In this case it all boils down to the damages, and while I know your elements are going to be different, the damages, you can't separate what her damages are[,] I don't think[,] from the race discrimination from the retaliatory discharge.

Page 548

So no matter how many alternative theories you might have had out of this firing, you would still remain--it's still one cause of action and one award of damages for emotional distress, and I do think if both these theories proceeded in the same court, you wouldn't get emotional distress damages for each one."

Accordingly, the circuit court entered an order granting the Park District's motion in limine preventing the recovery of emotional damages. The order also stated that, " [b]ased on the ruling on motion in limine No. 3, the plaintiff cannot obtain damages, which is a critical element in the cause of action" and, accordingly, entered judgment in the Park District's favor. This appeal follows.

[¶24] ANALYSIS

[¶25] On appeal, plaintiff argues that the circuit court erred in finding that res judicata barred plaintiff from recovering compensatory damages in her state-law case and further argues that even under the narrower doctrine of collateral estoppel, she should be permitted to proceed with her claim. " Generally, we review a trial court's decision on a motion in limine for an abuse of discretion; however, where, as in this case, the only issue before the court involves a question of law, the standard of review is de novo." People v. Armbrust, 2011 IL App. (2d) 100955, ¶ 6, 956 N.E.2d 580, 353 Ill.Dec. 718 (citing People v. Larsen, 323 Ill.App.3d 1022, 1026, 753 N.E.2d 378, 257 Ill.Dec. 183 (2001)); see also Forest Preserve District of Du Page County v. First National Bank of Franklin Park, 401 Ill.App.3d 966, 976, 930 N.E.2d 477, 341 Ill.Dec. 267 (2010) (" Because this is a purely legal issue centering on statutory interpretation, we review de novo the trial court's decision to grant motion in limine No. 1." ); People v. Hanson, 238 Ill.2d 74, 96, 939 N.E.2d 238, 345 Ill.Dec. 395 (2010) (noting that while a motion in limine is reviewed for an abuse of discretion, the issues in the case were questions of law to be reviewed de novo ). De novo consideration means we perform the same analysis that a trial judge would perform. Khan v. BDO Seidman, LLP, 408 Ill.App.3d 564, 578, 948 N.E.2d 132, 350 Ill.Dec. 63 (2011).

[¶26] I. Res Judicata

[¶27] The first issue we consider is whether the trial court properly found that res judicata barred plaintiff from recovering compensatory damages. " 'The doctrine of res judicata provides that a final judgment on the merits rendered by a court of competent jurisdiction bars any subsequent actions between the same parties or their privies on the same cause of action.'" Hudson v. City of Chicago, 228 Ill.2d 462, 467, 889 N.E.2d 210, 321 Ill.Dec. 306 (2008) (quoting Rein v. David A. Noyes & Co., 172 Ill.2d 325, 334, 665 N.E.2d 1199, 216 Ill.Dec. 642 (1996)). Res judicata bars relitigation of matters that were actually decided in the first lawsuit, as well as matters that could have been decided in that suit. River Park, Inc. v. City of Highland Park, 184 Ill.2d 290, 302, 703 N.E.2d 883, 234 Ill.Dec. 783 (1998). Three requirements must be satisfied for res judicata to apply: (1) a final judgment on the merits has been reached by a court of competent jurisdiction; (2) an identity of cause of action exists; and (3) the parties or their privies are identical in both actions. Hudson, 228 Ill.2d at 467 (citing Downing v. Chicago Transit Authority, 162 Ill.2d 70, 73-74, 642 N.E.2d 456, 204 Ill.Dec. 755 (1994)). In order to determine whether there is an identity of cause of action, courts apply the " transactional test." River Park, 184 Ill.2d at 311. " [P]ursuant to the transactional analysis, separate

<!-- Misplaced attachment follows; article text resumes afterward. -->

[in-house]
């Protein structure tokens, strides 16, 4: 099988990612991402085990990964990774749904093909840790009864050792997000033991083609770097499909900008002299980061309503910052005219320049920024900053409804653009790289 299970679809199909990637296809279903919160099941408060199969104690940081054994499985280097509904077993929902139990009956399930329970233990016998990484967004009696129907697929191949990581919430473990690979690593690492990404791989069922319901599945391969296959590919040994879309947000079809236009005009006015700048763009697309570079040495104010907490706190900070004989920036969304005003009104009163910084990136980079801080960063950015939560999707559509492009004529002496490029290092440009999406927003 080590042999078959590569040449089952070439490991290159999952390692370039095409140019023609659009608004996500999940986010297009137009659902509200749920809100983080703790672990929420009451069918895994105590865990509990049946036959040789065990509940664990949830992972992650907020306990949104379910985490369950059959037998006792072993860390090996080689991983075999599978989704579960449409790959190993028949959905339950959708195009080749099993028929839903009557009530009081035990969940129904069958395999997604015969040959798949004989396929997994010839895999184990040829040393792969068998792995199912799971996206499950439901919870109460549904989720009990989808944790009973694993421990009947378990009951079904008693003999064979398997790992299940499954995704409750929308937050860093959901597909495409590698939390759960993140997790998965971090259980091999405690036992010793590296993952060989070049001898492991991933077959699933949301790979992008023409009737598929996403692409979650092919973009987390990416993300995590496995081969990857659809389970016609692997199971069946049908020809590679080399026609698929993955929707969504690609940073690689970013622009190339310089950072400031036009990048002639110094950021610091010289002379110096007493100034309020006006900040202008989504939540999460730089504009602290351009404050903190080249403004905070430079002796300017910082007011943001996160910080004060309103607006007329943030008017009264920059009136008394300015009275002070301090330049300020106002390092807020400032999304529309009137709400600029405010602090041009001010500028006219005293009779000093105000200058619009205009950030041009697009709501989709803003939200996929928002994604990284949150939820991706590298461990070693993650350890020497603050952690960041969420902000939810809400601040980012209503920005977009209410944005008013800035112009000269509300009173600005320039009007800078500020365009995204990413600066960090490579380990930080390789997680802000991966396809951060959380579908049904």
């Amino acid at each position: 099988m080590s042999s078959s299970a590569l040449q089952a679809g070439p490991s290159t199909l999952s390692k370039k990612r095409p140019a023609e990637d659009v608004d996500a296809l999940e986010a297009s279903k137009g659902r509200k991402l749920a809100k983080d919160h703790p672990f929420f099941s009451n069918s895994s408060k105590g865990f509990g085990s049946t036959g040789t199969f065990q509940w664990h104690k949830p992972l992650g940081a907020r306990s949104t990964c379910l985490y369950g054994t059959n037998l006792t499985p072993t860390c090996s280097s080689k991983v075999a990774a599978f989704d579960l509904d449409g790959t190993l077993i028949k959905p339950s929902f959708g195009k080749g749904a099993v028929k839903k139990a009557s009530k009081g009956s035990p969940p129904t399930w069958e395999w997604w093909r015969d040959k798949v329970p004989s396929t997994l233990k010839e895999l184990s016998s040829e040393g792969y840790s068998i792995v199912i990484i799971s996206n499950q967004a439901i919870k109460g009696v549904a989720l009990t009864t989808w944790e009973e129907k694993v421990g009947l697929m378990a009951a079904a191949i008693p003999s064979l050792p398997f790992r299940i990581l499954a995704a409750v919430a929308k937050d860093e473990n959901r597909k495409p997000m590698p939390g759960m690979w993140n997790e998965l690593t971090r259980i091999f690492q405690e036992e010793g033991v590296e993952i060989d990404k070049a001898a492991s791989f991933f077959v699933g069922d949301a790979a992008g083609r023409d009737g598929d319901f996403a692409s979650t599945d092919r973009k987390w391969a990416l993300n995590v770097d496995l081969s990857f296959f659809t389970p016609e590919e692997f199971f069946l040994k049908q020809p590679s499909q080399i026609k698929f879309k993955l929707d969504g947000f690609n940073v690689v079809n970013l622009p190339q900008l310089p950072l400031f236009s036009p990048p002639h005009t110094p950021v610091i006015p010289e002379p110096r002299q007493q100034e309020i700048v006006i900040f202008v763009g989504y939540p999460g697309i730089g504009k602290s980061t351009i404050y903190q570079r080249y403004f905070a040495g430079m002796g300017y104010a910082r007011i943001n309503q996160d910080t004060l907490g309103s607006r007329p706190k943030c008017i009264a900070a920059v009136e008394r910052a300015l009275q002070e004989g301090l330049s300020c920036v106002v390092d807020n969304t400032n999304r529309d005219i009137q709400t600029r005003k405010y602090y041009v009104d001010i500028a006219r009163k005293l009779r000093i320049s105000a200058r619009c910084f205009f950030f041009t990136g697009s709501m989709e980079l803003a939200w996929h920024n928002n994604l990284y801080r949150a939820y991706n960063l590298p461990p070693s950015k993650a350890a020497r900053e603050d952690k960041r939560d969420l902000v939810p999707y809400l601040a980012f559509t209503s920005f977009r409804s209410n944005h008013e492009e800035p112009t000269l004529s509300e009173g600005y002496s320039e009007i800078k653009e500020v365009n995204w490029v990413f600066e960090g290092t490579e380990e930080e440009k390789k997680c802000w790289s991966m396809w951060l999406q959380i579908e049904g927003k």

Page 549

claims will be considered the same cause of action for purposes of res judicata if they arise from a single group of operative facts, regardless of whether they assert different theories of relief." River Park, 184 Ill.2d at 311.

[¶28] In the case at bar, we agree with plaintiff that res judicata does not apply to bar her state-law claim for retaliatory discharge. Our supreme court has addressed the identical issue in Nowak v. St. Rita High School, 197 Ill.2d 381, 757 N.E.2d 471, 258 Ill.Dec. 782 (2001), and its decision controls here. In Nowak, the plaintiff filed a complaint in federal court over his termination from the defendant high school, seeking recovery under the federal Americans with Disabilities Act of 1990 (the ADA) (42 U.S.C. § 12101 et seq. (1994)), as well as raising a state claim for breach of his employment contract. Nowak, 197 Ill.2d at 385. The district court granted summary judgment in favor of the defendant on the ADA claim, and declined to asset jurisdiction over the state claim, dismissing it " 'for lack of jurisdiction.'" Nowak, 197 Ill.2d at 385. After the state claim was dismissed, the plaintiff refiled the claim in the circuit court of Cook County. Nowak, 197 Ill.2d at 387. The circuit court dismissed two counts of the complaint with prejudice and entered summary judgment in favor of the defendant on the remaining two counts. Nowak, 197 Ill.2d at 387. The plaintiff appealed, and the appellate court reversed the dismissal of one of the counts of the plaintiff's complaint. Nowak, 197 Ill.2d at 387.